The Disappearing Girl
1:25 PM EST on November 8, 2021
In 2005, when I was 24, I called my father’s mother from a bus stop in Tulsa, Oklahoma, to tell her that I had broken up with my boyfriend, which is not always a sad thing, but which was in this case. My grandmother had gotten quite deaf, and cellphones weren’t as good as they are now, and she couldn’t understand what I was saying.
“What?” she said, “what?”
Then she said, “What?” again.
Eventually, audibly, she gave up. “Well, that’s nice,” she said.
My grandmother died in 2014. This year I finally did something I have been meaning to do for a long time, which is track down a short story I read at her house when I was a kid. Despite how much time I have spent thinking about this story over the years and the fact that tracking it down was more difficult than I had expected, finding it was not all that satisfying, except that I had wanted to do it and now I had.
There were a lot of things I couldn’t remember about the context of the story and a certain number that I could. I remembered that it had appeared in a fashion magazine; I was moderately confident that the magazine was Mademoiselle, which hasn’t existed since 2001. I was pretty sure it was an issue from the 1940s, although I didn’t remember which year or month. I didn’t remember the author or the title. I remembered the plot perfectly, though.
In the story, a young woman in college named Fanny feels herself to be fat and is unhappy about it. After reading a newspaper advice column, she develops the ability to walk (and swim, and play tennis) in her dreams and rapidly loses weight in real life. Eventually, she disappears entirely; a dorm-mate finds her mussed bed with nobody in it.
It is on its face a story about a woman losing weight. Weight is a topic on which we are so fucked up that I do not know how to write about it without replicating and spreading that fucked-up energy. It is like the T-1000: You think you are shredding it apart, but all you are doing is allowing it to re-form, closer now, on your side of the bars. It is obvious that we should not have opinions about other people’s weight, its causes, or its consequences, not just because those opinions are almost certainly wrong, but also because other people’s bodies are not our business. But like many of the things about which we are the most fucked up, the topic exerts its own force, making our best efforts at discussion just one more piece of our fucked-up weight obsession.
So, told the way I’ve told it here, the story sounds like a cautionary tale with liberatory intent, a warning to women about the dangers of surrendering their appetites and disappearing from the face of the earth, but in my memory the bleak airlessness of it made it less a story than a mechanism for Fanny to disappear. It left me in the mood I associate with the middle of a depressive episode, when repopulating the world with chaos and hilarity and randomness feels like the hardest work anybody could be called upon to do. I was a depressed kid, worried all the time about the possibility of the world closing itself off to me; the story held the deep fascination of my worst fears coming true.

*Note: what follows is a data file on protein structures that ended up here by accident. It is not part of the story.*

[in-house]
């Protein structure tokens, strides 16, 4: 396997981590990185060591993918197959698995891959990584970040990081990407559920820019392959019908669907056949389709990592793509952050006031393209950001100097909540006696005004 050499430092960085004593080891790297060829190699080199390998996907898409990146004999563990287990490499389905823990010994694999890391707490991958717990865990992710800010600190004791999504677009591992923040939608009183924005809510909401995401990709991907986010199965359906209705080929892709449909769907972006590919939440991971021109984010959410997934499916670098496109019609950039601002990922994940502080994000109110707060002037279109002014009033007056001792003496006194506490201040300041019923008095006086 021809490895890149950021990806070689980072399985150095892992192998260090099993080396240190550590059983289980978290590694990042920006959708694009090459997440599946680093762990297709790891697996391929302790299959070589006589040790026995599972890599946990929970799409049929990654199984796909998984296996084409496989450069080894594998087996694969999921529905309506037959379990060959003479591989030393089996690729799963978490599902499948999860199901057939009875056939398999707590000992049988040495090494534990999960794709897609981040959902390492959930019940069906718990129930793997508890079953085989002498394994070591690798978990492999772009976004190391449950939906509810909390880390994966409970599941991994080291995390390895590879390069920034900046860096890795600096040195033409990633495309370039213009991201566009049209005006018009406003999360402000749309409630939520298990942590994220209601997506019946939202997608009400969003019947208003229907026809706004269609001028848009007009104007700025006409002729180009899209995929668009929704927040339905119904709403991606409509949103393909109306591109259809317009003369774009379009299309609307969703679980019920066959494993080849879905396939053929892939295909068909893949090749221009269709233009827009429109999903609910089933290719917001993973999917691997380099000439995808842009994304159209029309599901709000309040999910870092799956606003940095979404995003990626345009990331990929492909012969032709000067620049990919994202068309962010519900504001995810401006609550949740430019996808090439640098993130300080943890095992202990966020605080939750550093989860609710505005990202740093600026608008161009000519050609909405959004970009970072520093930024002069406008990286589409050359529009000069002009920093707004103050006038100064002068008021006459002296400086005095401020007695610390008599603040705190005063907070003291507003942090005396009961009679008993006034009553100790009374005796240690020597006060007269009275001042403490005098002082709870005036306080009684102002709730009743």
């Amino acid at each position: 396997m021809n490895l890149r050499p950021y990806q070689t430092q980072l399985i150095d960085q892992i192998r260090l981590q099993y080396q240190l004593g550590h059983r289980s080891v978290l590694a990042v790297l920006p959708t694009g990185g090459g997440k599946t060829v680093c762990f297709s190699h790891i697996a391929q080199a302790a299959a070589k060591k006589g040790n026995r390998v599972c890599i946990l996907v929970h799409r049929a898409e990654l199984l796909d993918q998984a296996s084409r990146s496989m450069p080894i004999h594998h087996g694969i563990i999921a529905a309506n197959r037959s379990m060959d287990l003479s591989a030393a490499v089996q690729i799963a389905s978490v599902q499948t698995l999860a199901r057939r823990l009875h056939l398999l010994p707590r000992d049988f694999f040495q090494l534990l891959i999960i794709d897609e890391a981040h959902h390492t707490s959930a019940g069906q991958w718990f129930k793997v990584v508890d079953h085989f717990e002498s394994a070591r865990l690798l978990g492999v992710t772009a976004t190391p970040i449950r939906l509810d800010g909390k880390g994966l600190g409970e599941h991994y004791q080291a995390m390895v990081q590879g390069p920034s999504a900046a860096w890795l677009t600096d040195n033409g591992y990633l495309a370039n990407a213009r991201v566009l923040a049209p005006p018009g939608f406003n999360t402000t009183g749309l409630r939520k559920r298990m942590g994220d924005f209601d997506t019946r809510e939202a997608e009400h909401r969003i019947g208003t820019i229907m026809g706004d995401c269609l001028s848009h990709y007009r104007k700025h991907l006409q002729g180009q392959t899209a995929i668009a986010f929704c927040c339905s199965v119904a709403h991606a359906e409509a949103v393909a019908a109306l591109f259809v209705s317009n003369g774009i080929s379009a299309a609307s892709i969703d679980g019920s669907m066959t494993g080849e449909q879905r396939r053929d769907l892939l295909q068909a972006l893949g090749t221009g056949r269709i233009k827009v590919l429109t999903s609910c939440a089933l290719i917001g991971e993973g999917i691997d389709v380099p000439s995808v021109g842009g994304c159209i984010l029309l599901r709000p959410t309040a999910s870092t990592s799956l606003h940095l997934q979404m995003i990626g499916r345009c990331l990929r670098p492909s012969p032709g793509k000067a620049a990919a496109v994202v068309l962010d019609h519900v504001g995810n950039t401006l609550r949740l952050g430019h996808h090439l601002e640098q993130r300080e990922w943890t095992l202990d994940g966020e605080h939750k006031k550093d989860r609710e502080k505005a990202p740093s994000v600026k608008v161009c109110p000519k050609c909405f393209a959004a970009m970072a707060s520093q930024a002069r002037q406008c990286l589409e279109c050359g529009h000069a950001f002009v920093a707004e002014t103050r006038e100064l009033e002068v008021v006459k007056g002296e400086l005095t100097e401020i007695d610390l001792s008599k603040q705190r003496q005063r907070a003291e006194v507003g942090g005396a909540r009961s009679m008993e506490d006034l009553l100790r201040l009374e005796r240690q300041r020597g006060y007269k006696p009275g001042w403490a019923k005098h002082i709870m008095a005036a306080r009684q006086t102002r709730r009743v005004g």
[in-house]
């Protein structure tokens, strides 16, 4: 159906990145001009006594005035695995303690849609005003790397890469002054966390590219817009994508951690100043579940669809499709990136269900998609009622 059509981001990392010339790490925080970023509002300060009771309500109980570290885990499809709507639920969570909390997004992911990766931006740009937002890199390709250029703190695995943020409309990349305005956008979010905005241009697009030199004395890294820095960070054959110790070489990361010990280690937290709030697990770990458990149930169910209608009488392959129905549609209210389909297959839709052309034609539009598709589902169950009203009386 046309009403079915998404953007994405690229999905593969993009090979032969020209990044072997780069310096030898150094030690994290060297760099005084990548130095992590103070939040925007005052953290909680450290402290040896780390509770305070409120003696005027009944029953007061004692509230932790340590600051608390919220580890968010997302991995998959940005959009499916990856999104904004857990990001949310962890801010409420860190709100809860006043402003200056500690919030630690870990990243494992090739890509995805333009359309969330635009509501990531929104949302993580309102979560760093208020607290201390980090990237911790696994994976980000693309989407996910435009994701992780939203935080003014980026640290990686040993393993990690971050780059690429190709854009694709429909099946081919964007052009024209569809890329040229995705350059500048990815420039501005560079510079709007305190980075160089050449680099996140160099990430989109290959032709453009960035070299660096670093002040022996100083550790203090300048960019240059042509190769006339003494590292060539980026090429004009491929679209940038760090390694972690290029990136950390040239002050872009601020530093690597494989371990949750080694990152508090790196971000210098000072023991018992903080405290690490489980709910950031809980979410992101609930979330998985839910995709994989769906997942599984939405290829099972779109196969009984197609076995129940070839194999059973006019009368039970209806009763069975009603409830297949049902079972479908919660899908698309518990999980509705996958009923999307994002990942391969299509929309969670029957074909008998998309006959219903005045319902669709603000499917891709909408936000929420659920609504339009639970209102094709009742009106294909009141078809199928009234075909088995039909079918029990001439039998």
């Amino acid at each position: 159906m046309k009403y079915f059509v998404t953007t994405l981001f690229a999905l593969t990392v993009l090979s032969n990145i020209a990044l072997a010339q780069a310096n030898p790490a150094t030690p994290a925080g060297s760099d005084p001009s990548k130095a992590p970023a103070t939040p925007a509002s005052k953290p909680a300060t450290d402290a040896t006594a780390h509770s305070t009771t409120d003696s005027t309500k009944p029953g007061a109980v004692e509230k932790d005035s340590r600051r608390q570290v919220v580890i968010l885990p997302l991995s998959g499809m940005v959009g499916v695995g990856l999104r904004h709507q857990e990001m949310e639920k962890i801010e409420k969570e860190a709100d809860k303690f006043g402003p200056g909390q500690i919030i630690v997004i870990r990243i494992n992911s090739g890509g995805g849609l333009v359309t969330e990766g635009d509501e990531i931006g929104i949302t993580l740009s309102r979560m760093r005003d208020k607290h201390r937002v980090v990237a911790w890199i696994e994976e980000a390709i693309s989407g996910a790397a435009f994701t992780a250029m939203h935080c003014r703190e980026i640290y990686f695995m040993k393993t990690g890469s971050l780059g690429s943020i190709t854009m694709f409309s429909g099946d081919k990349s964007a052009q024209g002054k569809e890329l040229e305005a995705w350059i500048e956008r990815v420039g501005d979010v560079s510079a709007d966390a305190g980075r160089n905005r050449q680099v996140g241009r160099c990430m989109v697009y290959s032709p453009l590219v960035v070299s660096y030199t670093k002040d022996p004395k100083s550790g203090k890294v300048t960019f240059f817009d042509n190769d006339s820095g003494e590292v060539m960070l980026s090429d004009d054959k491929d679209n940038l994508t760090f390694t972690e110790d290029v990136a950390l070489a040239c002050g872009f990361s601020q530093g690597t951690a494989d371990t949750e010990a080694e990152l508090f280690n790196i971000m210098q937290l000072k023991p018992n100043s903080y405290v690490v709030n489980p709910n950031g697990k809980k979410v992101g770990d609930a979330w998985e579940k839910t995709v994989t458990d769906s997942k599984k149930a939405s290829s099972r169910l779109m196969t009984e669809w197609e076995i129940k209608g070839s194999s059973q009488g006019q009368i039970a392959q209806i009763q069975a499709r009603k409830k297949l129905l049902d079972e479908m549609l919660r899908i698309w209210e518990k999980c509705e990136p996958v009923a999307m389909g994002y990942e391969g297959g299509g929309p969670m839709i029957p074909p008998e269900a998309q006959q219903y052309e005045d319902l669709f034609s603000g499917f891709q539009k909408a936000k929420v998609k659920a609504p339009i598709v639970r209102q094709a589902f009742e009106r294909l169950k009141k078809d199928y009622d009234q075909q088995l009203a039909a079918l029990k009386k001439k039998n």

When, in another context a few years ago, I learned that this kind of story had a name—the conte cruel— I resented it. I wasn’t thinking much about this particular story at the time, but the whole genre. I wanted brutality to be a failing instead of central to the story; I wanted to believe that if the story were told properly it could be made to end happily. I wanted that because it is sometimes hard for me to refuse to believe the whisper that says the smallest, saddest version of our lives is the real truth of the world.
Telling my grandmother about my breakup is a thing that happened—how it lands depends a lot on the facts about my grandmother that I surround it with. If I say that my grandmother had cats that she doted on and a devotion to organic cleaning products, and that I lived with her for the spring after I graduated college and that in the evening we drank beer together while I smoked cigarettes and that I cooked for us and learned to drive on her car and bought her jazz records and drove us out to the country to gawk at the farm where she grew up, it exists in one kind of world. If, on the other hand, I say that my grandmother was endlessly, obsessively, preoccupied with what people looked like and once told me that she hoped I never gained weight, or that for Christmas she gave a family member who had previously expressed hurt over not getting presents from her a complimentary planner from her bank, or that she told my father, who offered to take care of a hypothetical future cat in the event of her death, that he was not responsible enough to do so, it exists in another.